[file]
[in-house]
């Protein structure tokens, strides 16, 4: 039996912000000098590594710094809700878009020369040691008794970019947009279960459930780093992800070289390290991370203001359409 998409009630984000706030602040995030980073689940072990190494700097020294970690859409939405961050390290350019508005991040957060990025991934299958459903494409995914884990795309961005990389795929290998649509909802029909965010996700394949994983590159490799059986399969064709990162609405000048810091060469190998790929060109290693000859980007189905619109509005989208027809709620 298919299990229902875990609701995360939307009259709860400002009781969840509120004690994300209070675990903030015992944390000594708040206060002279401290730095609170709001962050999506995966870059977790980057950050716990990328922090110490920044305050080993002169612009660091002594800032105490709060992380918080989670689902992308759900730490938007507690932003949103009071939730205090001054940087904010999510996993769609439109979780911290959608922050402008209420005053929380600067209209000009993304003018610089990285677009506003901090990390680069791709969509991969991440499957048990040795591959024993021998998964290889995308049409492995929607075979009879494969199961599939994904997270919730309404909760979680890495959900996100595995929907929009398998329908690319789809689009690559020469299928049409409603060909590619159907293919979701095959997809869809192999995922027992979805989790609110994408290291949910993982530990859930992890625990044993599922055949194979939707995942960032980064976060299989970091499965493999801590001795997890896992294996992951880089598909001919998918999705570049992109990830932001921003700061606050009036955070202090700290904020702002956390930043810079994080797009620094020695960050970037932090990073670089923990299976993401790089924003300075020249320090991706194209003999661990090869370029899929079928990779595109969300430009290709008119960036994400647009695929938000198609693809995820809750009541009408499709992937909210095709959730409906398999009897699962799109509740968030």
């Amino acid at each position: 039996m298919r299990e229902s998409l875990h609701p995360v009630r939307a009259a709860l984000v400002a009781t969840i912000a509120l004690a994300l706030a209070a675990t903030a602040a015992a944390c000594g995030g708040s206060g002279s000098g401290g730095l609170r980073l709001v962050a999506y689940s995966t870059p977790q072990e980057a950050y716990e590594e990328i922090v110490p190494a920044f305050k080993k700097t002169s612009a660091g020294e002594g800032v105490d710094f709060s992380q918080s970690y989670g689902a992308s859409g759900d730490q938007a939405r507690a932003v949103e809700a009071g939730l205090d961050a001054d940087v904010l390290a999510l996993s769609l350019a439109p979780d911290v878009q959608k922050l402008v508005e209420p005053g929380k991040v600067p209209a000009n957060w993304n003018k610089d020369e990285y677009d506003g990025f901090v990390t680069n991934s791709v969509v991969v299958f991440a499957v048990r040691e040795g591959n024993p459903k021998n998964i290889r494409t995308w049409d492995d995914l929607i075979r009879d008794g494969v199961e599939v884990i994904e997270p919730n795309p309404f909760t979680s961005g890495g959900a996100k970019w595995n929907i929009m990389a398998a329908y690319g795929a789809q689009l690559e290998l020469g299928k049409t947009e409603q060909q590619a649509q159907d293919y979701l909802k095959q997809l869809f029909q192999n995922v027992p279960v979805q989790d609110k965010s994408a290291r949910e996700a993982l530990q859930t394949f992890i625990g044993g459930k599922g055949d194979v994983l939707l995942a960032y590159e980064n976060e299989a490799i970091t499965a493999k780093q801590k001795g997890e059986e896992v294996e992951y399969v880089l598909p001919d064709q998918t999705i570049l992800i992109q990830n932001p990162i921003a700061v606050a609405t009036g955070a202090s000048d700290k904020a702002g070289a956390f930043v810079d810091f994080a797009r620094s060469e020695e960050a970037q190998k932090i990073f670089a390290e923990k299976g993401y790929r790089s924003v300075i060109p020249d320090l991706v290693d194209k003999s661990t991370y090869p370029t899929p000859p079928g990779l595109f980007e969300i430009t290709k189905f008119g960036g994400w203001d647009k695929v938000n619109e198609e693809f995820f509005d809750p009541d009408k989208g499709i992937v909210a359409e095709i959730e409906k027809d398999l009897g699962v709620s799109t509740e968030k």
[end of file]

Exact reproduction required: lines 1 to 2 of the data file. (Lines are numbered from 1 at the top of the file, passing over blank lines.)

[in-house]
């Protein structure tokens, strides 16, 4: 039996912000000098590594710094809700878009020369040691008794970019947009279960459930780093992800070289390290991370203001359409 998409009630984000706030602040995030980073689940072990190494700097020294970690859409939405961050390290350019508005991040957060990025991934299958459903494409995914884990795309961005990389795929290998649509909802029909965010996700394949994983590159490799059986399969064709990162609405000048810091060469190998790929060109290693000859980007189905619109509005989208027809709620 298919299990229902875990609701995360939307009259709860400002009781969840509120004690994300209070675990903030015992944390000594708040206060002279401290730095609170709001962050999506995966870059977790980057950050716990990328922090110490920044305050080993002169612009660091002594800032105490709060992380918080989670689902992308759900730490938007507690932003949103009071939730205090001054940087904010999510996993769609439109979780911290959608922050402008209420005053929380600067209209000009993304003018610089990285677009506003901090990390680069791709969509991969991440499957048990040795591959024993021998998964290889995308049409492995929607075979009879494969199961599939994904997270919730309404909760979680890495959900996100595995929907929009398998329908690319789809689009690559020469299928049409409603060909590619159907293919979701095959997809869809192999995922027992979805989790609110994408290291949910993982530990859930992890625990044993599922055949194979939707995942960032980064976060299989970091499965493999801590001795997890896992294996992951880089598909001919998918999705570049992109990830932001921003700061606050009036955070202090700290904020702002956390930043810079994080797009620094020695960050970037932090990073670089923990299976993401790089924003300075020249320090991706194209003999661990090869370029899929079928990779595109969300430009290709008119960036994400647009695929938000198609693809995820809750009541009408499709992937909210095709959730409906398999009897699962799109509740968030």